On MRG’s website, Egan is described as a licensed private investigator who handles workplace investigations as well as executive level performance evaluations. Egan did not return a message left Thursday — the document obtained by the Tribune states Egan is “not to discuss the scope or product of work, or my participation in it, with third parties.”

According to the document, dated Oct. 9, Egan planned to meet one-on-one with Kerry, the heads of all city departments and all five members of council. It was agreed that the city would pay Egan $250 an hour in an amount not to exceed $10,000.

The Tribune could not confirm what initiated this review so soon after her previous evaluation nor why an outside firm was brought in for this review.

On Tuesday, Jan. 23, the Tribune observed Egan entering City Council’s closed session where Kerry’s performance evaluation was agendized. City Council said there was no reportable action at the time, and Kerry’s review was again agendized for closed session at the Feb. 6 meeting.

After meeting for 3.5 hours behind closed doors this Tuesday, City Council again said there was no reportable action. That evening, however, Mayor David called Chief Meston and asked if he would accept the position of acting city manager, according to Meston.


For the past two months the Tribune has been looking into Kerry’s treatment of city employees after receiving a tip that her conduct was being evaluated.

Prior to the Jan. 23 council meeting and Kerry’s evaluation, the Tribune reached out to all members of City Council. Those who responded, upon questioning, waffled on whether it was normal to use an outside firm for the city manager’s evaluation — a task typically conducted by City Council.

Councilmember Brooke Laine, however, characterized the use of an outside firm for Kerry’s evaluation as “abnormal.” Laine said Kerry’s June review conducted by all five members of council was the norm: “[It’s] how we have for 50 years reviewed our city manager and city attorney. That’s just how we do it.”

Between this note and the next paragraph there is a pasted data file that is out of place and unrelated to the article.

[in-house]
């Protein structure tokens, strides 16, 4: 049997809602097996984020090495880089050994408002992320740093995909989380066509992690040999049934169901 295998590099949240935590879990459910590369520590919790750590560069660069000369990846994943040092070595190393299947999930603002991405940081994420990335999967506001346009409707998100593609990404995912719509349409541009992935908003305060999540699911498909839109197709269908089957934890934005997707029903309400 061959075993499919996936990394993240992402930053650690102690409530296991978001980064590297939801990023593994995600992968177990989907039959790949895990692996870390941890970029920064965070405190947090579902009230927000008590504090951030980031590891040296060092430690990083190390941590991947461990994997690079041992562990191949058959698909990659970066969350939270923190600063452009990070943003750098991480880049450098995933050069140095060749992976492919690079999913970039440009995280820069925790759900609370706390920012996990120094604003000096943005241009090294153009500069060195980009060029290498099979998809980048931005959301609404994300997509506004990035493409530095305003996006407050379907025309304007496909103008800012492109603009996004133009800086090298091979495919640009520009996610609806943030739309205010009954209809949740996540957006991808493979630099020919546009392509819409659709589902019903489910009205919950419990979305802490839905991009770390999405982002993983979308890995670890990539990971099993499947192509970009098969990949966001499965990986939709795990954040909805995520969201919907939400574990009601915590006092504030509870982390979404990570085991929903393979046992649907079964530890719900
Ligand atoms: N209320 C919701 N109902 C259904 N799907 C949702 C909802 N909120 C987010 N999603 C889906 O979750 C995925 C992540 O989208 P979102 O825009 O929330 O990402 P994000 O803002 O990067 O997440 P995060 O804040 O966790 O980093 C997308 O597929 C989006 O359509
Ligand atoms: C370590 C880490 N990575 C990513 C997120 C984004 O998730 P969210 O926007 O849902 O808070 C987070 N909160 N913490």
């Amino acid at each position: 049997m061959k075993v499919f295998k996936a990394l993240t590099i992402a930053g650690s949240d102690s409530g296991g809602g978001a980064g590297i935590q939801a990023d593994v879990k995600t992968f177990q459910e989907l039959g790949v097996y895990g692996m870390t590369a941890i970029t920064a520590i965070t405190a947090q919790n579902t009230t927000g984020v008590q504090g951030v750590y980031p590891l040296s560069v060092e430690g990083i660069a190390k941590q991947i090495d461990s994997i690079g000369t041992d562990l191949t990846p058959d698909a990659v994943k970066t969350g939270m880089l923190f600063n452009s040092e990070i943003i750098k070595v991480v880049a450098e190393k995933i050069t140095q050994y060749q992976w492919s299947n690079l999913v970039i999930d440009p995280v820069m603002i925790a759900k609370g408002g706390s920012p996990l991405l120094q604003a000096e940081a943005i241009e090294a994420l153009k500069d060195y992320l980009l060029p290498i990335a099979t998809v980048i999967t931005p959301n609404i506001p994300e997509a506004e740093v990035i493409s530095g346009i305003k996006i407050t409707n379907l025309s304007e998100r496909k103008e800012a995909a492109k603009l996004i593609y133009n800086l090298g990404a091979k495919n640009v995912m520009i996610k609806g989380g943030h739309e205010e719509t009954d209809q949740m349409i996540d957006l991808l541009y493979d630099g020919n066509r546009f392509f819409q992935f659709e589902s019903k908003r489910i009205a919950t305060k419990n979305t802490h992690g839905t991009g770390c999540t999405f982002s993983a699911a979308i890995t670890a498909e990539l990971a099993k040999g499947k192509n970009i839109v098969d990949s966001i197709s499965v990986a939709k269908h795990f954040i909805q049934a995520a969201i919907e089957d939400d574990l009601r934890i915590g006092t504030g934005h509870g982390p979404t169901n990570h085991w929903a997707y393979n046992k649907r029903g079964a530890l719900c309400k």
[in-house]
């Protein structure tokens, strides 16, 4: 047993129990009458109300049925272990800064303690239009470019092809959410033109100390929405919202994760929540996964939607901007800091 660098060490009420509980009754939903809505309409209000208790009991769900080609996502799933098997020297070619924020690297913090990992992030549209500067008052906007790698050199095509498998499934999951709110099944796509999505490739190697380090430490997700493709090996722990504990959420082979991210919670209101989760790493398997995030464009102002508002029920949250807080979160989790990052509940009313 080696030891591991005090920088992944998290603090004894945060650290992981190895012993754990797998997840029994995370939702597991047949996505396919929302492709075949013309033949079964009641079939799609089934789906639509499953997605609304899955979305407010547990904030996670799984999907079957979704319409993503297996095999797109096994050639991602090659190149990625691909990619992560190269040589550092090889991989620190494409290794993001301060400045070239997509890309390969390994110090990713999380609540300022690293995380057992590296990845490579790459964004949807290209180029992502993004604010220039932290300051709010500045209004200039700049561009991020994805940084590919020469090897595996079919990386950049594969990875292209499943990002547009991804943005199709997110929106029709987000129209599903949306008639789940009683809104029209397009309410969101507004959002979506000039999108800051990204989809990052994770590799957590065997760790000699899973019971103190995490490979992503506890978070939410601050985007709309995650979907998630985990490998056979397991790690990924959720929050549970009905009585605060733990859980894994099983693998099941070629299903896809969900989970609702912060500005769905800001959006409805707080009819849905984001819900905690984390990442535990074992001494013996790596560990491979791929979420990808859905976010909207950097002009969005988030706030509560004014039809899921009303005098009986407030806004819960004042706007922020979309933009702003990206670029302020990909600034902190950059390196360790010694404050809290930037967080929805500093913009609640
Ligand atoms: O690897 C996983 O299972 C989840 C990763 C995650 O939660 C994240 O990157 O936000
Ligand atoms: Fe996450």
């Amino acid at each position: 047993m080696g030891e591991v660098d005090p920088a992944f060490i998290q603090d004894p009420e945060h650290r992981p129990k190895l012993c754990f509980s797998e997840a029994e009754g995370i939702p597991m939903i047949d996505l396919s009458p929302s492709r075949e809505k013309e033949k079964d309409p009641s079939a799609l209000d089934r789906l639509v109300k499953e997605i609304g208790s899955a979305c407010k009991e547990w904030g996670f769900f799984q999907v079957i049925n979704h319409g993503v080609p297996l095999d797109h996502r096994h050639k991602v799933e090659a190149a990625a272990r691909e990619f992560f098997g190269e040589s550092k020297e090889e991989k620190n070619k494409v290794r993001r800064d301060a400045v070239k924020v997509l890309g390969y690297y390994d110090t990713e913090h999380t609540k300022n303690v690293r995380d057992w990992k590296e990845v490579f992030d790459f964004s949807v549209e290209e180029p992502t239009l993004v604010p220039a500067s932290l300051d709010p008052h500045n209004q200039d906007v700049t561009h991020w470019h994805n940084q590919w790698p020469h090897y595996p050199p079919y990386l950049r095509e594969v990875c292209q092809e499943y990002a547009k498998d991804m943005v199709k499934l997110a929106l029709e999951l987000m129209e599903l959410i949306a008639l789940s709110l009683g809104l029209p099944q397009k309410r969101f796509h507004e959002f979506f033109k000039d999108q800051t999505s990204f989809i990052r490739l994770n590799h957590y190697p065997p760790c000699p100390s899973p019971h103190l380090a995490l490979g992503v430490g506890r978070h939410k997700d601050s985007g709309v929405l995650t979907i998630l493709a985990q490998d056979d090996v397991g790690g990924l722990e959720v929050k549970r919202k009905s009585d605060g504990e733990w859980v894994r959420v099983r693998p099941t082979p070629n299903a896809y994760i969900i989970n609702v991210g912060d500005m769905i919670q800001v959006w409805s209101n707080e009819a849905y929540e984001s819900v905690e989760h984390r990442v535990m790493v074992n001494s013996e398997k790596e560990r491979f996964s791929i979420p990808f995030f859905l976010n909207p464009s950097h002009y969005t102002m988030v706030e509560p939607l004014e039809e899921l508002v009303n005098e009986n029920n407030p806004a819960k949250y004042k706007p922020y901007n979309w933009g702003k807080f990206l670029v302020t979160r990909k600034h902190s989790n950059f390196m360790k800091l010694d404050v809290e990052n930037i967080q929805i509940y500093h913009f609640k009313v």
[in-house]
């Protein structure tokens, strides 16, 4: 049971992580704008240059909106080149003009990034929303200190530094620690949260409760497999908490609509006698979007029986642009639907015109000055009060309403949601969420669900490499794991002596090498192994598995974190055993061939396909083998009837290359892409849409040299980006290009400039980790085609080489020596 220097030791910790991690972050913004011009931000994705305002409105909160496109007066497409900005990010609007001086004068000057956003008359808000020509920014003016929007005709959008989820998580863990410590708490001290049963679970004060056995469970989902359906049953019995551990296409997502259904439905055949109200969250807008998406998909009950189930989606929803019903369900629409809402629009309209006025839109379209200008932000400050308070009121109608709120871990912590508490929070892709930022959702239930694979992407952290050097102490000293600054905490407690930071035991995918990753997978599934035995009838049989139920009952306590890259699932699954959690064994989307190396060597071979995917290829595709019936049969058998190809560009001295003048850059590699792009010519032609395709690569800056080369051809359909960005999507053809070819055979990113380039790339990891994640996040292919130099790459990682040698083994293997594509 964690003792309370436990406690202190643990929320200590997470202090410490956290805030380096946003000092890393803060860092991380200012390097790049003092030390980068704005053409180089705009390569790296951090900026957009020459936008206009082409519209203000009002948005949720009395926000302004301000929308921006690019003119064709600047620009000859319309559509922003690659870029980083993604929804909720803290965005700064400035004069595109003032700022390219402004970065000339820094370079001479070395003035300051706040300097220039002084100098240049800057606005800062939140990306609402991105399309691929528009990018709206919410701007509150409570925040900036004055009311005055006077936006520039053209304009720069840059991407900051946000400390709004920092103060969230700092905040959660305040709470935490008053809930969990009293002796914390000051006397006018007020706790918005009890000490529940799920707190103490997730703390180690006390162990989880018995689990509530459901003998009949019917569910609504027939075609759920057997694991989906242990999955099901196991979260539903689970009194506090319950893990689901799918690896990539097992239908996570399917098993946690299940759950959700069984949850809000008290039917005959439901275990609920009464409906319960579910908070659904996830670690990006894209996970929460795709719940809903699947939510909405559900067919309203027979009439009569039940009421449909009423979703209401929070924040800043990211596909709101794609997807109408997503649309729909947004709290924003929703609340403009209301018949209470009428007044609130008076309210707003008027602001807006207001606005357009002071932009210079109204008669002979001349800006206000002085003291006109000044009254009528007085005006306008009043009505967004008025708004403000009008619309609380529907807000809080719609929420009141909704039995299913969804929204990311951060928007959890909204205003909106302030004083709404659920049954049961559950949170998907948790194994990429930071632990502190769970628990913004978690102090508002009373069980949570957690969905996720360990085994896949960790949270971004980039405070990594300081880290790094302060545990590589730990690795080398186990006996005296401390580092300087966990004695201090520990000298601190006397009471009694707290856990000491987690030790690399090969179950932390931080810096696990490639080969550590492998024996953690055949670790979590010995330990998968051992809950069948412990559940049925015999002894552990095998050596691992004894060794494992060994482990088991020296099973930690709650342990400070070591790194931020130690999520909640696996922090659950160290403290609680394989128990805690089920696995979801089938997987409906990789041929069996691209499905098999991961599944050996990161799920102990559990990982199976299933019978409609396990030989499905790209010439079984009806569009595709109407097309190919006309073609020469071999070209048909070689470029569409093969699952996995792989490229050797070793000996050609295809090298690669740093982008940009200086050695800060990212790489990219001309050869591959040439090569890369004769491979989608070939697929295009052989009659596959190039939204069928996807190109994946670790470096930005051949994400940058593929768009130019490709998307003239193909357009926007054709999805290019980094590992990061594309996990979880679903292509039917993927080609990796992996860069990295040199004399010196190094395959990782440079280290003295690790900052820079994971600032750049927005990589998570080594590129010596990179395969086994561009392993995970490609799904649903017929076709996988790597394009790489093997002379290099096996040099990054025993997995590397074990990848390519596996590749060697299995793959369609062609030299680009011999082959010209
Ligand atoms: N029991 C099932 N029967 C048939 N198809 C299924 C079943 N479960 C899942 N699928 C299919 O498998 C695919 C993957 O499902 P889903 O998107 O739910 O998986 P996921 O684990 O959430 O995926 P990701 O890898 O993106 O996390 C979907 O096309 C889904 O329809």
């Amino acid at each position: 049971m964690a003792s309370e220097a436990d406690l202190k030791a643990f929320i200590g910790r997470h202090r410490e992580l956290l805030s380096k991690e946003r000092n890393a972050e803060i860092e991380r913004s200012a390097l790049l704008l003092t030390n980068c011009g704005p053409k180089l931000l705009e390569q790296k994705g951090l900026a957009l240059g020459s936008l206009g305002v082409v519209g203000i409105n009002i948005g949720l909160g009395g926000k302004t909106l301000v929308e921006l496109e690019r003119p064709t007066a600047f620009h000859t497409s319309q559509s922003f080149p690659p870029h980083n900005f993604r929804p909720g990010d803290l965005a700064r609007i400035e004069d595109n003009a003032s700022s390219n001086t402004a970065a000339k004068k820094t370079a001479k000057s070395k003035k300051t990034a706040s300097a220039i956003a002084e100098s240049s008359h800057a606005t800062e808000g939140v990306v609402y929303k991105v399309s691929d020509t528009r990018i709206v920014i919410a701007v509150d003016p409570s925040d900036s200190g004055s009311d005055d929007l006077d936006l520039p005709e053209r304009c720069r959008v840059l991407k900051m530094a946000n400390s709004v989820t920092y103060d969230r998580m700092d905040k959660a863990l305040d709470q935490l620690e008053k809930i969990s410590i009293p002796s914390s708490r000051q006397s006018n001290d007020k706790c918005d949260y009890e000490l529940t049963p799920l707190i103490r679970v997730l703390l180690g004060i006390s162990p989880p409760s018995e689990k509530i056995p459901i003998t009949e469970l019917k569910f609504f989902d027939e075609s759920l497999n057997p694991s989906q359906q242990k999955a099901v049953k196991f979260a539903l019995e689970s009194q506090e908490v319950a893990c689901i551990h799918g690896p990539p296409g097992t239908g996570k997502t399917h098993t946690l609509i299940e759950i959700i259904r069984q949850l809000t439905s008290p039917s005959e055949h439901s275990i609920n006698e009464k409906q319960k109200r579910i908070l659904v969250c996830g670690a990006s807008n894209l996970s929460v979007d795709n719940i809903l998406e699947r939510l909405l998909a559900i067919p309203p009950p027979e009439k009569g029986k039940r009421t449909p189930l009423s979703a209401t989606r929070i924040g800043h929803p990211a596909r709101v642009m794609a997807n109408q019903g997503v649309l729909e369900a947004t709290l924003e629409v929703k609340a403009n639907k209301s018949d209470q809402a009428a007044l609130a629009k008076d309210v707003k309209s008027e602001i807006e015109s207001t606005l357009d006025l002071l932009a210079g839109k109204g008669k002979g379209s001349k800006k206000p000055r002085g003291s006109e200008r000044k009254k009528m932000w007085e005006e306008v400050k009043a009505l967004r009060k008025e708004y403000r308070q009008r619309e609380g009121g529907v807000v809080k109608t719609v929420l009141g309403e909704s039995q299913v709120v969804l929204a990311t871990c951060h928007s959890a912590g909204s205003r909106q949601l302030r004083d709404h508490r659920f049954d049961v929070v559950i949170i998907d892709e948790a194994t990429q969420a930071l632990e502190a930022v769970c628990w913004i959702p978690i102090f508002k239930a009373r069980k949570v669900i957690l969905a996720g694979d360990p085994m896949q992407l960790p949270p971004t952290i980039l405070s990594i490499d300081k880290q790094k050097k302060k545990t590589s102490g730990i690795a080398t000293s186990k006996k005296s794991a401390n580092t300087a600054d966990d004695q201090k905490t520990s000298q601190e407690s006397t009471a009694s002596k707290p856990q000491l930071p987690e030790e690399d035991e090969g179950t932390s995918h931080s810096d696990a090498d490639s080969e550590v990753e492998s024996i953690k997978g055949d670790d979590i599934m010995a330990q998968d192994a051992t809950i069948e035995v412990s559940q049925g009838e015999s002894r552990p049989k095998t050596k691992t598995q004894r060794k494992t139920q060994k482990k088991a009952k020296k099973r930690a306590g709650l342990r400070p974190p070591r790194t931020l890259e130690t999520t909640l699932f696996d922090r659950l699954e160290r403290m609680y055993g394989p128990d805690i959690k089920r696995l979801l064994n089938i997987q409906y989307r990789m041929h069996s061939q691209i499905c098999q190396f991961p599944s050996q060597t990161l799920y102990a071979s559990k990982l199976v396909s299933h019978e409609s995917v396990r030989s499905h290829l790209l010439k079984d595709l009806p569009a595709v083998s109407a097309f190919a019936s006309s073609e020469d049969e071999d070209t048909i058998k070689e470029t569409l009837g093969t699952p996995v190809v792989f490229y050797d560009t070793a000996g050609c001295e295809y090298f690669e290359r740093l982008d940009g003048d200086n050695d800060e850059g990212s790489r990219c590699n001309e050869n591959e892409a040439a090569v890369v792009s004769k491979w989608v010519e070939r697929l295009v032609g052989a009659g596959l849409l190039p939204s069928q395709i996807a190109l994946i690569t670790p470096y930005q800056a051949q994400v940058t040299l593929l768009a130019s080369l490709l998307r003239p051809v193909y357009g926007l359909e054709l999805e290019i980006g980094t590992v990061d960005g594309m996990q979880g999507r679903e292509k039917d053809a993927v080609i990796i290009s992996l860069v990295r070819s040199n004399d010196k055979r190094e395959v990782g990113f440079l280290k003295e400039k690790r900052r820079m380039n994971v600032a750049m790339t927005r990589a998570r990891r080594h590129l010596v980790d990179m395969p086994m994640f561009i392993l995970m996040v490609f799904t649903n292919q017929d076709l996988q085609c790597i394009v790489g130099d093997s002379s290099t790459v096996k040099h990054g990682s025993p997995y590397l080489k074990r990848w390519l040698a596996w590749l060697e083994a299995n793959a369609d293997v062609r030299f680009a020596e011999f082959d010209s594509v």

The Tribune spoke with three former councilmembers who agreed that the use of an outside firm deviated from protocol.

Kerry, however, told the Tribune in January that it’s not uncommon for cities to bring in outside resources for city manager evaluations.

“What’s the culture? What can improve? What works and what doesn’t?” said Kerry. “It’s a good idea to ask other people — that way you get different ideas and thoughts.”

Councilmember Tom Davis reiterated this point, saying he “had some concerns” but he’s “always got concerns.”

“We brought somebody in this time because we wanted to make sure we’re covering all the bases,” said Davis. “And we wanted it independent. Maybe if you do it internally somebody is afraid to come forward.”


After speaking with seven current and former employees, ranging in department and seniority, a picture emerged of a workplace where yelling, public berating and undue reprimands are commonplace — a portrayal that Kerry said she is “shocked” by.

All seven people spoke with the Tribune under the condition of anonymity. Current employees found that the traditional method of reporting workplace issues failed them. Former employees — none of whom were fired — feared retribution from a previous boss that one employee described as “vengeful” and another “a master manipulator.”

The Tribune has therefore opted to change the names of the employees and only speak generally about the employee’s interactions with Kerry so as not to reveal the sources.

Though not illegal, the culture crafted by Kerry’s management style, the employees said, resulted in a workplace that is at best uncomfortable and at worst “toxic.”

“For a lot of employees, they really at times live in fear that if they cross her, she is going to make their lives a living hell,” said Steve, a former employee. “She’ll talk about you behind your back, she’ll slam you, and now you’re just on the out. It’s yelling. I’ve been in situations where she absolutely goes ballistic and you just sit there and wait for it.”